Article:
I think what you will be doing is kinda cool! thumbs_up.gif One thing that awes EVERYBODY are buttercream roses. If you are good at them and can make them fast, then make a hundred! People will watch that all day long. I would be icing cakes and people would walk up and ask me to make a rose. Make one really slow so people can see how they are made, then whip 3 or 4 out fast and let people eat them! I could have done that all day, but I couldn't do my cakes at the same time. I quit the place!

Unlimited Posted 19 Jan 2011 , 6:28pm
post #3 of 12

I'd just do what the shop wants you to do for the promotion. It's an opportunity to show off your skills and entertain the crowd. If your audience has questions, I'm sure they'll ask.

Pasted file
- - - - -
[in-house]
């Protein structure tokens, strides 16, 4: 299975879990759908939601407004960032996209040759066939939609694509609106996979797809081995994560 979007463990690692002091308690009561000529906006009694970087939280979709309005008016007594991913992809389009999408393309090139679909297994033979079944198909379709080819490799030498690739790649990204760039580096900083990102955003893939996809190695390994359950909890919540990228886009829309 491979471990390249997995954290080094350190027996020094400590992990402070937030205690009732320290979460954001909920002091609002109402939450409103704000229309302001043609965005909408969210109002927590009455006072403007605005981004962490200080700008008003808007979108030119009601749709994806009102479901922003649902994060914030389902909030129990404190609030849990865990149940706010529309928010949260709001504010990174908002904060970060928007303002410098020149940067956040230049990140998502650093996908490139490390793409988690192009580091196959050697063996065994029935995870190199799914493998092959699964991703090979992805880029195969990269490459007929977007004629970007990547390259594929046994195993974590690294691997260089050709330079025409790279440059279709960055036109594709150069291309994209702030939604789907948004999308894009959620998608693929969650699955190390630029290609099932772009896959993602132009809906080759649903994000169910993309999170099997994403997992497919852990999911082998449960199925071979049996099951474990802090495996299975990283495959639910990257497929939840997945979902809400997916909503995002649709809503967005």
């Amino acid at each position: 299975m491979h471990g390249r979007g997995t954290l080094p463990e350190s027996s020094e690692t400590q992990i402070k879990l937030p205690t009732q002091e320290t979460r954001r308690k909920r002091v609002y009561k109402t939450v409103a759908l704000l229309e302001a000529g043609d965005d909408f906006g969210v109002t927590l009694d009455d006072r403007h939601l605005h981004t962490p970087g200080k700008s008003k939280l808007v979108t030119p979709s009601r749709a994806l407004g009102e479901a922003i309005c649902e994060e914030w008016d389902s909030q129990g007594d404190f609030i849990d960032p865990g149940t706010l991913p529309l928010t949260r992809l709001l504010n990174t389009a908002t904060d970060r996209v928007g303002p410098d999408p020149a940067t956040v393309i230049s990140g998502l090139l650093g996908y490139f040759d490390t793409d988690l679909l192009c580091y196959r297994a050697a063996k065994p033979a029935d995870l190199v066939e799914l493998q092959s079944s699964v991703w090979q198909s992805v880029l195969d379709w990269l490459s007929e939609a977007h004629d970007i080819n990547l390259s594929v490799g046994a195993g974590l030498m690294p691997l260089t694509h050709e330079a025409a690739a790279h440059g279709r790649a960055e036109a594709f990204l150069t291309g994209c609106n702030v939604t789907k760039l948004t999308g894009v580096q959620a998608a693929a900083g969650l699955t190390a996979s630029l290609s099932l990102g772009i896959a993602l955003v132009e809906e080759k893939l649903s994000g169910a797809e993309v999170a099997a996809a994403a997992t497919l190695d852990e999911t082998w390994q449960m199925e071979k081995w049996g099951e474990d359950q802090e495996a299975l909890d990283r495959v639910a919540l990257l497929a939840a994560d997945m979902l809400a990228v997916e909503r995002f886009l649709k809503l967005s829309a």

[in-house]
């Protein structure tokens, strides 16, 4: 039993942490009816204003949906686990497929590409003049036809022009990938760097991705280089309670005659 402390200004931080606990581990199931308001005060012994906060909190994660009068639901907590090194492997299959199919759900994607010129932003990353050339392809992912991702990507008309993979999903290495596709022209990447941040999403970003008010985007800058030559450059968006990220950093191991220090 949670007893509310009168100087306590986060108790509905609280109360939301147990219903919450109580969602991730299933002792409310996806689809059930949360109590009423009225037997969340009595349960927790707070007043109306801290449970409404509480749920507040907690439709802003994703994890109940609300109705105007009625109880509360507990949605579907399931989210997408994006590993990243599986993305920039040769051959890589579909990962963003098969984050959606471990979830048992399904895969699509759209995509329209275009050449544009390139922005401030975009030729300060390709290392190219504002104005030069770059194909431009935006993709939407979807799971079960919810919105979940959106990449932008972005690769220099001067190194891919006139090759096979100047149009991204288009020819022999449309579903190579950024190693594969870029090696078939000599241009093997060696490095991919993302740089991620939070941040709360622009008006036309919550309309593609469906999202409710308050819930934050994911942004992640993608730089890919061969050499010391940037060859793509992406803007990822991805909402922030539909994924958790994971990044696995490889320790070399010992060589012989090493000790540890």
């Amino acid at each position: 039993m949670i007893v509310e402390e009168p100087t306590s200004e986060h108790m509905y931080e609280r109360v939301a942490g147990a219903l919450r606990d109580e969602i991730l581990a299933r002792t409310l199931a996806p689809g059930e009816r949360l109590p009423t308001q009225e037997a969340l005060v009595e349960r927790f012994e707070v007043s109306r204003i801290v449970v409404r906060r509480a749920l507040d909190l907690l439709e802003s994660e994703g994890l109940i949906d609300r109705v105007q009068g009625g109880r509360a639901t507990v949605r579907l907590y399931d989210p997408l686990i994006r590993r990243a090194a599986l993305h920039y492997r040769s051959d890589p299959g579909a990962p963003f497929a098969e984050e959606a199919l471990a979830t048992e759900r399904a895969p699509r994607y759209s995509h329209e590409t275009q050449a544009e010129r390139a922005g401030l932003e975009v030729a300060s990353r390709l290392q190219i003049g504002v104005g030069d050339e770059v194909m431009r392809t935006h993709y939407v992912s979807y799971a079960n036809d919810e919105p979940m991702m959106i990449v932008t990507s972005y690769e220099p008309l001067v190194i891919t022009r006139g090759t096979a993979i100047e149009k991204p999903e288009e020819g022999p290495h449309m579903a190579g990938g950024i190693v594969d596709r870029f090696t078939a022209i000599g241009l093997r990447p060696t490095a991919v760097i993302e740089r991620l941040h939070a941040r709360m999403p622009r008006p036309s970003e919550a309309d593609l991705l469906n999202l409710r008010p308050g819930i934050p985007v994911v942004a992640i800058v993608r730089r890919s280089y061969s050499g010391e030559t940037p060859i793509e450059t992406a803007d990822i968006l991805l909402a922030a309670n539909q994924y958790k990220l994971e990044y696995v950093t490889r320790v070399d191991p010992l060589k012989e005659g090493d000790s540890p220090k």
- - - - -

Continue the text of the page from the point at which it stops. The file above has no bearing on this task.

It is annoying when customers bang on the glass to interrupt your production schedule, but this sounds more like for fun rather than real workso shine and have fun!

sweetflowers Posted 19 Jan 2011 , 6:48pm
post #4 of 12

I've done this quite a few times. If you are a teacher at the shop, do a sampling of what you teach. Any buttercream decorations is always a great idea, borders, roses, flowers, figure piping, anything. The audience will almost always ask questions. It's a lot of fun I think!

bobwonderbuns Posted 19 Jan 2011 , 7:01pm
post #5 of 12

I've done that lots of times! It's a lot of fun. Pick something easy and fabulous to do (showing them -- see how easy this is and grocery stores won't do that for you!) Just make sure you're relaxed. It's like a demonstration speech -- focus on what you are doing, make eye contact, smile and answer questions. (Oh and it helps if your friends are there to heckle you!) icon_biggrin.gif

Dreme Posted 19 Jan 2011 , 7:46pm
post #6 of 12